The UK’s hospitality sector has taken a battering over the last two years after being the first to shut and last to open in the pandemic, and following a challenging winter and numerous train strikes, the industry is amongst those at highest risk.
Pent-up demand post pandemic is fuelling the industry to buck the trend, but of course there are still challenges. Double digit inflation has hit consumers, and discretionary spending is usually the first to be reduced. Rising energy bills are likely to treble operating costs and staff shortages are a continued theme.
In this blog, Capcon Ltd, a leading risk advisory company to the hospitality sector, and Moorfields Advisory, a leading restructuring firm, discuss how hospitality businesses can navigate through some of these challenges. Of course, acting early is key to the survival of any business.
Energy saving initiatives have to be at the heart of your strategy
With the energy price cap only in place until April 2023, many hospitality businesses could see their bills treble in the next few months. Without doubt, making some changes in this area, especially if you are a sizeable organisation, will help. If resource allows, we would recommend getting some energy consultants onboard -many work on a percentage of what they save you, therefore could be well worth investigating. In addition there are lots of smaller electronic gadgets and other strategies out there that can show how just making a few small adjustments could change costs significantly e.g. keeping room thermostats at a slightly lower temperate and optimising timing programmes, providing throws on beds, reducing breakfast hours etc.
Forecasting and business plans should become part of the daily routine
Unfortunately, it is proving more difficult to prepare short-term and long-term forecasts that take into account the shocks to the economy (interest rates, energy, tax etc). Fluctuations in business due to train and tube strikes, weather, decreases in disposable income and so forth have made business hugely unpredictable. Cashflows should be built around a weekly model with best and worst assumptions put in place and then re-assessed with real time information allowing realistic models to be formed. This will help you with your staffing and general operations strategy.
Employ forward thinking employment strategies
Labour shortages are set to remain an ongoing issue for the hospitality industry so it is important to rethink your employment structures to make the organisation more attractive to a forward thinking generation. Consider flexible working contracts, favourable shift patterns or changes in pay frequency. Favourable bonuses around upselling and cross-selling would encourage those not on long term contracts to still remain focused on the business’ goals.
Avoid slashing marketing budgets
Marketing will often be the first area looked at when reducing costs, but obviously remains essential to bring in new business. Consider marketing initiatives carefully – just because you have always done something doesn’t mean it’s worthwhile – try evaluating your marketing cost journey to purchase for individual campaigns and providers. Encourage all staff to be involved in marketing, even casual junior staff. With the rise of social media promotion on various platforms, this could provide a cost effective strategy to drive social traffic, whilst canvassing their opinion will encourage them to participate and vary their job role.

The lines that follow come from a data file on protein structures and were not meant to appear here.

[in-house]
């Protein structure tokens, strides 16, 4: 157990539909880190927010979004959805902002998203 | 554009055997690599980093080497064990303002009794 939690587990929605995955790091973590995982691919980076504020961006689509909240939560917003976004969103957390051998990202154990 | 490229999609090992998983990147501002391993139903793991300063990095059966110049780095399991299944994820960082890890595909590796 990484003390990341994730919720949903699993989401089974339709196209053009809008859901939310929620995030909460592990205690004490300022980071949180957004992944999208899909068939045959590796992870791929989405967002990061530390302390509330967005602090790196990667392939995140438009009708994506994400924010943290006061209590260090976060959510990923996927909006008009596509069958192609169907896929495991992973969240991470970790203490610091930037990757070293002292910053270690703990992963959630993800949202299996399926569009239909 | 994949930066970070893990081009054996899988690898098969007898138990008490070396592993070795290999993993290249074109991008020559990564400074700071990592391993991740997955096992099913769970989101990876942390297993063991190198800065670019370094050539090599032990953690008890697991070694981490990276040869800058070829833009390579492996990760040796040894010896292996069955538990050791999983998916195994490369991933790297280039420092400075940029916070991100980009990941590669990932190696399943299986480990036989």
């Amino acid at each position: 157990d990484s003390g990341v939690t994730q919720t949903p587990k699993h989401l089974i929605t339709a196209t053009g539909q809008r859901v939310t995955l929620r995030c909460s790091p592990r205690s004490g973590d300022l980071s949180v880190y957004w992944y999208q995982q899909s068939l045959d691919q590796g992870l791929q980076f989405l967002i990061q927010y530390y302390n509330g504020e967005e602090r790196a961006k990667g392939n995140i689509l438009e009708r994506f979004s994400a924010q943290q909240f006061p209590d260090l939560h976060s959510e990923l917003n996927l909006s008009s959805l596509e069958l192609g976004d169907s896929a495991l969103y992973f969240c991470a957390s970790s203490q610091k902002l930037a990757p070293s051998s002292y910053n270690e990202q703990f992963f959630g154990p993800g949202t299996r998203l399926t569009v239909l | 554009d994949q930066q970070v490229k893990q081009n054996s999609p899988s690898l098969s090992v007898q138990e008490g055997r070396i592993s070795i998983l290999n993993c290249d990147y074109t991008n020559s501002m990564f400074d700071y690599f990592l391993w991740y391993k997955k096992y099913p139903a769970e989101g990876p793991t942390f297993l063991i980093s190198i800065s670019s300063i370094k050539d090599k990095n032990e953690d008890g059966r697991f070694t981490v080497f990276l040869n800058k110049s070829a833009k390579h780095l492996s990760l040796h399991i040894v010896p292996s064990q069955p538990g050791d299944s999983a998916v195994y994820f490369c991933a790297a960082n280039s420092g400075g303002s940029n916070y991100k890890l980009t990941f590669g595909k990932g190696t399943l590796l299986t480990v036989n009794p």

Make each part of the business its own department
If possible, try to encourage each part of the business to operate as a standalone profit centre. It will allow the business to quickly identify areas which need change and explore options to reduce cost and wastage. Profit and loss schedules should then be analysed monthly per department which should make it easier to evaluate expenses.
Don’t just renegotiate in a crisis
The pandemic was seen as the perfect time for businesses to review property rates, suppliers etc but it’s important this habit continues. The lack of new competition entering the market means suppliers will have to work harder with the customers they have, especially landlords who will be keen to avoid empty space. Take the opportunity, whilst it is there, to build continual reviews into the year. Insurance policies etc should be reviewed at least annually and assets re-evaluated accordingly. Specialist procurement consultancies can assist in this area and are often happy to work a percentage of funds saved.
Invest in technology and understand your customers
A wealth of companies cropped up in the pandemic with software packages to assist in making bookings and ordering easier. Many hospitality businesses jumped on the quickest solution possible to ensure they could at least begin to trade again in some way. Now is the time to re-assess how easy you have made it for your customers to do business with you. For example, is your area best served by Deliveroo or Uber Eats?
Ken Dulieu, Chairman of Capcon Ltd, advises that stock and cash control is ever more critical in challenging markets:
Matthew Donohoe, Director of Moorfields, says:
Businesses suffering can be quick to accept unfavourable terms, cut costs unnecessarily or fail to invest all in a bid to survive. We believe working with the right team of specialists early can be the difference in your survival and increase possible options.
Capcon offers a free, no obligation consultation to businesses who feel they may be at financial risk and wish to take preventative measures. Contact Marcus Jones, on 01372 237 050 or email [email protected].
Moorfields also offers a free no obligation consultation to business currently facing financial difficulties. Contact Matthew Donohoe on 0207 186 1144 or email [email protected].
If you or your clients want to discuss any of the issues in this article, please get in touch.